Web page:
Director Marc Meyers should be congratulated on his sensible direction as his monster is all too human, an alienated teenager that is too shy and confused to understand his own sexuality, burdened with a pair of adult parents that mostly ignore their sonís unstated cries for assistance. The scene where a murderous Dahmer thinks about killing the family dog is unable to bring his own bloodlust into fruition is almost too much too bear, but thankfully the event does not occur. Dahmer also has a focused obsession with a young doctor that jogs by his house (the actual house Dahmer grew up in is used in the film) and because he doesnít know what to do with his urges, all he can do is observe from a far and fantasize. Dahmerís world is a small lonely place where his acquaintances arenít really his friends and they exploit him for the easy laughs that he supplies, but as Lynch later reveals to his so called pal Derf (Alex Wolff) that is reality, he is like everyone else. But it is by the audience knowing the fate of Dahmer and the grisly fate that is in store for him, that the true horror is revealed.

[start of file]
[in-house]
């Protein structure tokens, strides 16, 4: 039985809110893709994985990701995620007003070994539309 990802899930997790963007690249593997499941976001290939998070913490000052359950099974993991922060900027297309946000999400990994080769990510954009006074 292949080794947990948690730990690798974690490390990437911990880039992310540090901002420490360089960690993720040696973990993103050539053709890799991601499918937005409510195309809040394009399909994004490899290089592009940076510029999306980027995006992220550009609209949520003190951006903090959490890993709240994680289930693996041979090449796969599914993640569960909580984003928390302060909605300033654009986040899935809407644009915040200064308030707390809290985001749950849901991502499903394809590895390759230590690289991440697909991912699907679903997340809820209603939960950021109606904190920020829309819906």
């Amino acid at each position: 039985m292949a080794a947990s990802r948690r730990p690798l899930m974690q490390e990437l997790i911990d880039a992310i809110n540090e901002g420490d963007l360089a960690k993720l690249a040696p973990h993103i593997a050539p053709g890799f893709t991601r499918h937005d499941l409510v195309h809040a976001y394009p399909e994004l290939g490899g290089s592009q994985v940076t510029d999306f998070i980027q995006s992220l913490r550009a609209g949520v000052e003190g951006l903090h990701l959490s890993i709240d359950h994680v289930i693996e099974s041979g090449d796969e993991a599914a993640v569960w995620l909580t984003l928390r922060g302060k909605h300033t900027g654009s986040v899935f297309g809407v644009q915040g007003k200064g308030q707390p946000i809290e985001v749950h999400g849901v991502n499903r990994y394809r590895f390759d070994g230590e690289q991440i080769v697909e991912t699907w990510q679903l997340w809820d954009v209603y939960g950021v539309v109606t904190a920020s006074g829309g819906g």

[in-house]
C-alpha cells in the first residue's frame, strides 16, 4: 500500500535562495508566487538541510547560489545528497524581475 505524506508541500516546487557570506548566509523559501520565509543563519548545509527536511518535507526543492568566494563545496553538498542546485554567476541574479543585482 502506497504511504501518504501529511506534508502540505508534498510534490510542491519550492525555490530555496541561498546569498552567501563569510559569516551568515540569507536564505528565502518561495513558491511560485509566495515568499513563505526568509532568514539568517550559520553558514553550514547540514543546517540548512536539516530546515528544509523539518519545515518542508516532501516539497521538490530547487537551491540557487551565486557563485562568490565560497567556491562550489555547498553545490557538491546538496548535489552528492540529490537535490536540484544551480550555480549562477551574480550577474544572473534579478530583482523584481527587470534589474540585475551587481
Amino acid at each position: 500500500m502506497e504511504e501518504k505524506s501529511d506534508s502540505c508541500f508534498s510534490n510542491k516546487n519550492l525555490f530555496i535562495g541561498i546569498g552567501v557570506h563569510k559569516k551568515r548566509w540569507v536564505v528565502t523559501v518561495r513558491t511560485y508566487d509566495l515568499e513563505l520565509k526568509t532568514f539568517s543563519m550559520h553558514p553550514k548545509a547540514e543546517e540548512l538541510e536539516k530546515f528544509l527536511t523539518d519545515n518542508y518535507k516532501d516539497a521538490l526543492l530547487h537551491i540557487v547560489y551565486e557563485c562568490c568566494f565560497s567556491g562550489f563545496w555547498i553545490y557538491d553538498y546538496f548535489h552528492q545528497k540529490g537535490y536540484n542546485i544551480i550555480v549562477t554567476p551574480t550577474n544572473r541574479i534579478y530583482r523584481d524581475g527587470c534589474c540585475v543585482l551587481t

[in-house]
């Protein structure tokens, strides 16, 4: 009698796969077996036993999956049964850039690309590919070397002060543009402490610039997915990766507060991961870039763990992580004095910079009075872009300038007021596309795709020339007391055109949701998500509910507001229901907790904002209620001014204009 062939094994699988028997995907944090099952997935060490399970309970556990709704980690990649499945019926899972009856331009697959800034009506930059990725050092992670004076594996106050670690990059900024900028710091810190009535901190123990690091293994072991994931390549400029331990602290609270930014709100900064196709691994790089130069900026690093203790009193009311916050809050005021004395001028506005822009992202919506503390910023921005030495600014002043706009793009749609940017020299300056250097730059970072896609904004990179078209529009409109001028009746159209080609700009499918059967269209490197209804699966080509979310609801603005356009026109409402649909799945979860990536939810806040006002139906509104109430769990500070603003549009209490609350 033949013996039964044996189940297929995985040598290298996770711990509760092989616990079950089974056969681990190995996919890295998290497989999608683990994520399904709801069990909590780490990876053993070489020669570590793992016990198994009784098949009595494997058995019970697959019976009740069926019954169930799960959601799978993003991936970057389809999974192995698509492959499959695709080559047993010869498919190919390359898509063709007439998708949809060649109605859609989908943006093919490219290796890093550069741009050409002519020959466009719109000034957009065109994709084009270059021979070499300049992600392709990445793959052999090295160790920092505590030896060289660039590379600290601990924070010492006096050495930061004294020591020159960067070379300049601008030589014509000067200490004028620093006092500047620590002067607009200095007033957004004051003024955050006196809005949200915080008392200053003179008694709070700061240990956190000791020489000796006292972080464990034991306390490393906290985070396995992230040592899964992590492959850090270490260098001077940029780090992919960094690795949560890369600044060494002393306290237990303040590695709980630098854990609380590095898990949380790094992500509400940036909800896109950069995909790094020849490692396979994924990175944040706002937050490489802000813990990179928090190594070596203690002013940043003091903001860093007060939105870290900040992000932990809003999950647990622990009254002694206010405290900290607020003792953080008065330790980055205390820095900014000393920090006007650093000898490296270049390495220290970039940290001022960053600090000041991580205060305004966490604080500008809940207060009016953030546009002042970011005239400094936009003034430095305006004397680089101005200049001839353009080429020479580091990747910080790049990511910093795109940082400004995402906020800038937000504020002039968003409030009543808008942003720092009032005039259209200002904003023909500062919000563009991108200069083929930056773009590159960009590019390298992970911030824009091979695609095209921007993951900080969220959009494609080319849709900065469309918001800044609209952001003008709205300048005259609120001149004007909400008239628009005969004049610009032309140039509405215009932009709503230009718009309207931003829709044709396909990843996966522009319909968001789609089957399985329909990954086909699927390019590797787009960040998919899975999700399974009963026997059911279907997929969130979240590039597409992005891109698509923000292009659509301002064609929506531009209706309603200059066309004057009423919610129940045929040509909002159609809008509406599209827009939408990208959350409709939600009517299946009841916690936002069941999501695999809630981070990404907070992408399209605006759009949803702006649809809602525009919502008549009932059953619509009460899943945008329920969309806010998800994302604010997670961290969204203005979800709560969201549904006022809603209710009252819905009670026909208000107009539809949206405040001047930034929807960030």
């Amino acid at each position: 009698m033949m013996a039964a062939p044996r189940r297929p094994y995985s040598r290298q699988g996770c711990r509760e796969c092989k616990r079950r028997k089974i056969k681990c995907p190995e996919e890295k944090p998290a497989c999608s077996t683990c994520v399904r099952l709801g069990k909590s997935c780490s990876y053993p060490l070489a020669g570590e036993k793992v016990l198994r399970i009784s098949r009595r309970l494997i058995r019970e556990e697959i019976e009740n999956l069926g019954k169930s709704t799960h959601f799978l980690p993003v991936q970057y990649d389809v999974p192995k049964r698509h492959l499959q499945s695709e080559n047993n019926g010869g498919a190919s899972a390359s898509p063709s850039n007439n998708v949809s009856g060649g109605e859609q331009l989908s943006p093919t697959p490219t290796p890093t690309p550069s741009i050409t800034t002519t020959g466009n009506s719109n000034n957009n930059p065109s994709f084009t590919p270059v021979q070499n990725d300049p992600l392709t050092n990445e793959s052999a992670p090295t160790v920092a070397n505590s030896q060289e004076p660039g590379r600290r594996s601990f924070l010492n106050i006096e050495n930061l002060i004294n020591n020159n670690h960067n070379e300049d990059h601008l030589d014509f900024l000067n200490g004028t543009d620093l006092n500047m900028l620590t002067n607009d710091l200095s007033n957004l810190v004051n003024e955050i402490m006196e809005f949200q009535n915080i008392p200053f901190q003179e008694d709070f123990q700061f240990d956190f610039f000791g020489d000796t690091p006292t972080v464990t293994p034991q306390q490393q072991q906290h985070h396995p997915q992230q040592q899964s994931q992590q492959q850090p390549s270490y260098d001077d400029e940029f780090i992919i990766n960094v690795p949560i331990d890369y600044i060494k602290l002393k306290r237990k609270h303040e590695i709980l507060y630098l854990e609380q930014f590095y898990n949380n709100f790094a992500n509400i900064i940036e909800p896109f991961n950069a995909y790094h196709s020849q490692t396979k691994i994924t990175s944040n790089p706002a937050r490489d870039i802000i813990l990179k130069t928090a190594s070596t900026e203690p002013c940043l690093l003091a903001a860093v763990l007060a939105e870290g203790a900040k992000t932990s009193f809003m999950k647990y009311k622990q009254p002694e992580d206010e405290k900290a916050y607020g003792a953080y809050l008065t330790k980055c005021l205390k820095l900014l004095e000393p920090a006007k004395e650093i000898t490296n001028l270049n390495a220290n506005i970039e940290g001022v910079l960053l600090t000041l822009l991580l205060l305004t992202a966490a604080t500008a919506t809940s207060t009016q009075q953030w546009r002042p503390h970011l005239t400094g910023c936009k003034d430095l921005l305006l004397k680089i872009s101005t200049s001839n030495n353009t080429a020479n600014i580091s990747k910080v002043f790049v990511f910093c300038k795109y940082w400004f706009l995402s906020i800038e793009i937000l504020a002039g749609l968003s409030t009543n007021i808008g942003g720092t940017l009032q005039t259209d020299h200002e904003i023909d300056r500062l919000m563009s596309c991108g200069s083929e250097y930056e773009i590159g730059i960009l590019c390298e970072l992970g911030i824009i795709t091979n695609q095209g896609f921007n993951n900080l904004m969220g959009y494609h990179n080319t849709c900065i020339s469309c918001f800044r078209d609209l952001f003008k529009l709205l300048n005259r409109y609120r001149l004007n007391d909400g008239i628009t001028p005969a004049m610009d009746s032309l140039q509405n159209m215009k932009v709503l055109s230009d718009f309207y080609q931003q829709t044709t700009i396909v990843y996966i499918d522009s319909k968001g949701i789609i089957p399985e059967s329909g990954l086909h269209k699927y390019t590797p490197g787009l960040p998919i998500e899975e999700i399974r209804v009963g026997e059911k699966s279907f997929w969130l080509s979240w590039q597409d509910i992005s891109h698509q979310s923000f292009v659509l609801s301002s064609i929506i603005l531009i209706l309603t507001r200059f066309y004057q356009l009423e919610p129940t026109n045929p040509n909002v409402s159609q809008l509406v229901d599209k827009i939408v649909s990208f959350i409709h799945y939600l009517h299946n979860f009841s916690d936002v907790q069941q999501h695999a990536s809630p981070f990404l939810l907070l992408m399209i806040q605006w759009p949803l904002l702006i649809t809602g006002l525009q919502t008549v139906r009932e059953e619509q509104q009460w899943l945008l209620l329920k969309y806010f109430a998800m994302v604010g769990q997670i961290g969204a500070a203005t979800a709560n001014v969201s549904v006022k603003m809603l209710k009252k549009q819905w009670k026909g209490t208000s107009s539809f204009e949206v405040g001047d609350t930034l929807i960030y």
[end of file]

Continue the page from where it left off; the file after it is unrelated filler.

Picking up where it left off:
This is a sensitive film that also has a quirky sense of humor, albeit a black humor, but at its very essence are the sad facts of the strange life of Jeffrey Dahmer. I really enjoyed this film and I enthusiastically recommend it. We need to remember that at one point before the endless bloodlust and the hunting for victims, there once was a young, innocent child that was named Jeffrey Dahmer and that something went very, very wrong. The filmmakers perfectly captures the time and place before a killer stalked the streets of Milwaukee.